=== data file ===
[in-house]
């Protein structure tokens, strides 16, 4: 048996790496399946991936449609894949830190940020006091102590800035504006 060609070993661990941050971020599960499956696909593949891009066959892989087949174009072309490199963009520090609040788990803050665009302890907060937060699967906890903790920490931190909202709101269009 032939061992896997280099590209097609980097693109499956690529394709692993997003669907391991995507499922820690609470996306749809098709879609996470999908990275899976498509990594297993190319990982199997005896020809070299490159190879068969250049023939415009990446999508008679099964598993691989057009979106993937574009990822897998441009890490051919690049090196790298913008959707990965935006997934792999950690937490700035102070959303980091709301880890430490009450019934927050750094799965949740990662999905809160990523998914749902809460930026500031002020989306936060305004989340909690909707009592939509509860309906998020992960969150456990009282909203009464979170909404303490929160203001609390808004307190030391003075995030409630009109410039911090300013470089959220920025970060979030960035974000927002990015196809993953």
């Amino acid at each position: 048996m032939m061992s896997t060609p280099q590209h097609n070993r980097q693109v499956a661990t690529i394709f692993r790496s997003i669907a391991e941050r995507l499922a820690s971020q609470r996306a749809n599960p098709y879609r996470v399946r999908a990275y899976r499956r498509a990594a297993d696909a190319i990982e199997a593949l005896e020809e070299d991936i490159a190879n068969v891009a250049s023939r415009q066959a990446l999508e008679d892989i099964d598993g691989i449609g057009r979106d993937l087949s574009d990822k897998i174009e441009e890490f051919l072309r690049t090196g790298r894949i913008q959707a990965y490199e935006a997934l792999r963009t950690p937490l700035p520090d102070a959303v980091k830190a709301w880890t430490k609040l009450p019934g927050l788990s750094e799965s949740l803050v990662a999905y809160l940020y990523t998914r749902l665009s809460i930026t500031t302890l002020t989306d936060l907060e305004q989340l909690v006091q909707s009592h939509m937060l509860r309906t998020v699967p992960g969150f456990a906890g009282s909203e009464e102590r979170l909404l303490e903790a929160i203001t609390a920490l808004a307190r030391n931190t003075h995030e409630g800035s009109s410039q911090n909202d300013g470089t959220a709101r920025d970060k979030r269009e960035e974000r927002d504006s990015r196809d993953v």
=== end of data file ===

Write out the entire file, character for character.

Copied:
[in-house]
């Protein structure tokens, strides 16, 4: 048996790496399946991936449609894949830190940020006091102590800035504006 060609070993661990941050971020599960499956696909593949891009066959892989087949174009072309490199963009520090609040788990803050665009302890907060937060699967906890903790920490931190909202709101269009 032939061992896997280099590209097609980097693109499956690529394709692993997003669907391991995507499922820690609470996306749809098709879609996470999908990275899976498509990594297993190319990982199997005896020809070299490159190879068969250049023939415009990446999508008679099964598993691989057009979106993937574009990822897998441009890490051919690049090196790298913008959707990965935006997934792999950690937490700035102070959303980091709301880890430490009450019934927050750094799965949740990662999905809160990523998914749902809460930026500031002020989306936060305004989340909690909707009592939509509860309906998020992960969150456990009282909203009464979170909404303490929160203001609390808004307190030391003075995030409630009109410039911090300013470089959220920025970060979030960035974000927002990015196809993953």
């Amino acid at each position: 048996m032939m061992s896997t060609p280099q590209h097609n070993r980097q693109v499956a661990t690529i394709f692993r790496s997003i669907a391991e941050r995507l499922a820690s971020q609470r996306a749809n599960p098709y879609r996470v399946r999908a990275y899976r499956r498509a990594a297993d696909a190319i990982e199997a593949l005896e020809e070299d991936i490159a190879n068969v891009a250049s023939r415009q066959a990446l999508e008679d892989i099964d598993g691989i449609g057009r979106d993937l087949s574009d990822k897998i174009e441009e890490f051919l072309r690049t090196g790298r894949i913008q959707a990965y490199e935006a997934l792999r963009t950690p937490l700035p520090d102070a959303v980091k830190a709301w880890t430490k609040l009450p019934g927050l788990s750094e799965s949740l803050v990662a999905y809160l940020y990523t998914r749902l665009s809460i930026t500031t302890l002020t989306d936060l907060e305004q989340l909690v006091q909707s009592h939509m937060l509860r309906t998020v699967p992960g969150f456990a906890g009282s909203e009464e102590r979170l909404l303490e903790a929160i203001t609390a920490l808004a307190r030391n931190t003075h995030e409630g800035s009109s410039q911090n909202d300013g470089t959220a709101r920025d970060k979030r269009e960035e974000r927002d504006s990015r196809d993953v």